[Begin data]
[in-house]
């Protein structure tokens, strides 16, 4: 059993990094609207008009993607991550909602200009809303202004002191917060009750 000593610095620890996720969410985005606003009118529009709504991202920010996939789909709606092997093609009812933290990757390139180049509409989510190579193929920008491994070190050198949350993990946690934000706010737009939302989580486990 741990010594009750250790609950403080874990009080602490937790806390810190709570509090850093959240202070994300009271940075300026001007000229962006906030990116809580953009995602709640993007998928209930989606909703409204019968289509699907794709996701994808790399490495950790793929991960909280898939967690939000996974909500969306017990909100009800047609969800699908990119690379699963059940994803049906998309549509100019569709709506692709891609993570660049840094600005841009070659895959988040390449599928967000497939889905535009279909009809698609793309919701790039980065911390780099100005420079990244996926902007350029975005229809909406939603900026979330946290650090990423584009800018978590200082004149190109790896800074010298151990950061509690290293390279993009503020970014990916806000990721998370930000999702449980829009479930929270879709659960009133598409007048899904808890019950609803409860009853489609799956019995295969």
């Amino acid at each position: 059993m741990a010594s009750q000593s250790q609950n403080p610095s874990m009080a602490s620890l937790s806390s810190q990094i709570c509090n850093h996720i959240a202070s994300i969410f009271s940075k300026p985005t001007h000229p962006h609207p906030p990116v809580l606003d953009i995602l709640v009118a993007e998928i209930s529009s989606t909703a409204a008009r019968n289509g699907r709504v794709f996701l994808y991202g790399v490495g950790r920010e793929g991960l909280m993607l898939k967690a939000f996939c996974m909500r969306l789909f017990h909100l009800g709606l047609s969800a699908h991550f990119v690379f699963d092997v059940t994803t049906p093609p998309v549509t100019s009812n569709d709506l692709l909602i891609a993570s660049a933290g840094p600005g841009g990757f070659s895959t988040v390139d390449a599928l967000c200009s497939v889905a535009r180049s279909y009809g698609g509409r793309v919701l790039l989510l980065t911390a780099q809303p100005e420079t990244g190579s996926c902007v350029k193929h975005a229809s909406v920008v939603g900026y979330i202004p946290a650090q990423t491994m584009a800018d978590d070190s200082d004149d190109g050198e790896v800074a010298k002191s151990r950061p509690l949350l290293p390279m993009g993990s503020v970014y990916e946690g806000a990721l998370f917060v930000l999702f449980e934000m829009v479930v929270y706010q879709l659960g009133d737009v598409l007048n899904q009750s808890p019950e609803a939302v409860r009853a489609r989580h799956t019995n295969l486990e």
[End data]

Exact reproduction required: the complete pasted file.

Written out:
[in-house]
């Protein structure tokens, strides 16, 4: 059993990094609207008009993607991550909602200009809303202004002191917060009750 000593610095620890996720969410985005606003009118529009709504991202920010996939789909709606092997093609009812933290990757390139180049509409989510190579193929920008491994070190050198949350993990946690934000706010737009939302989580486990 741990010594009750250790609950403080874990009080602490937790806390810190709570509090850093959240202070994300009271940075300026001007000229962006906030990116809580953009995602709640993007998928209930989606909703409204019968289509699907794709996701994808790399490495950790793929991960909280898939967690939000996974909500969306017990909100009800047609969800699908990119690379699963059940994803049906998309549509100019569709709506692709891609993570660049840094600005841009070659895959988040390449599928967000497939889905535009279909009809698609793309919701790039980065911390780099100005420079990244996926902007350029975005229809909406939603900026979330946290650090990423584009800018978590200082004149190109790896800074010298151990950061509690290293390279993009503020970014990916806000990721998370930000999702449980829009479930929270879709659960009133598409007048899904808890019950609803409860009853489609799956019995295969």
């Amino acid at each position: 059993m741990a010594s009750q000593s250790q609950n403080p610095s874990m009080a602490s620890l937790s806390s810190q990094i709570c509090n850093h996720i959240a202070s994300i969410f009271s940075k300026p985005t001007h000229p962006h609207p906030p990116v809580l606003d953009i995602l709640v009118a993007e998928i209930s529009s989606t909703a409204a008009r019968n289509g699907r709504v794709f996701l994808y991202g790399v490495g950790r920010e793929g991960l909280m993607l898939k967690a939000f996939c996974m909500r969306l789909f017990h909100l009800g709606l047609s969800a699908h991550f990119v690379f699963d092997v059940t994803t049906p093609p998309v549509t100019s009812n569709d709506l692709l909602i891609a993570s660049a933290g840094p600005g841009g990757f070659s895959t988040v390139d390449a599928l967000c200009s497939v889905a535009r180049s279909y009809g698609g509409r793309v919701l790039l989510l980065t911390a780099q809303p100005e420079t990244g190579s996926c902007v350029k193929h975005a229809s909406v920008v939603g900026y979330i202004p946290a650090q990423t491994m584009a800018d978590d070190s200082d004149d190109g050198e790896v800074a010298k002191s151990r950061p509690l949350l290293p390279m993009g993990s503020v970014y990916e946690g806000a990721l998370f917060v930000l999702f449980e934000m829009v479930v929270y706010q879709l659960g009133d737009v598409l007048n899904q009750s808890p019950e609803a939302v409860r009853a489609r989580h799956t019995n295969l486990e």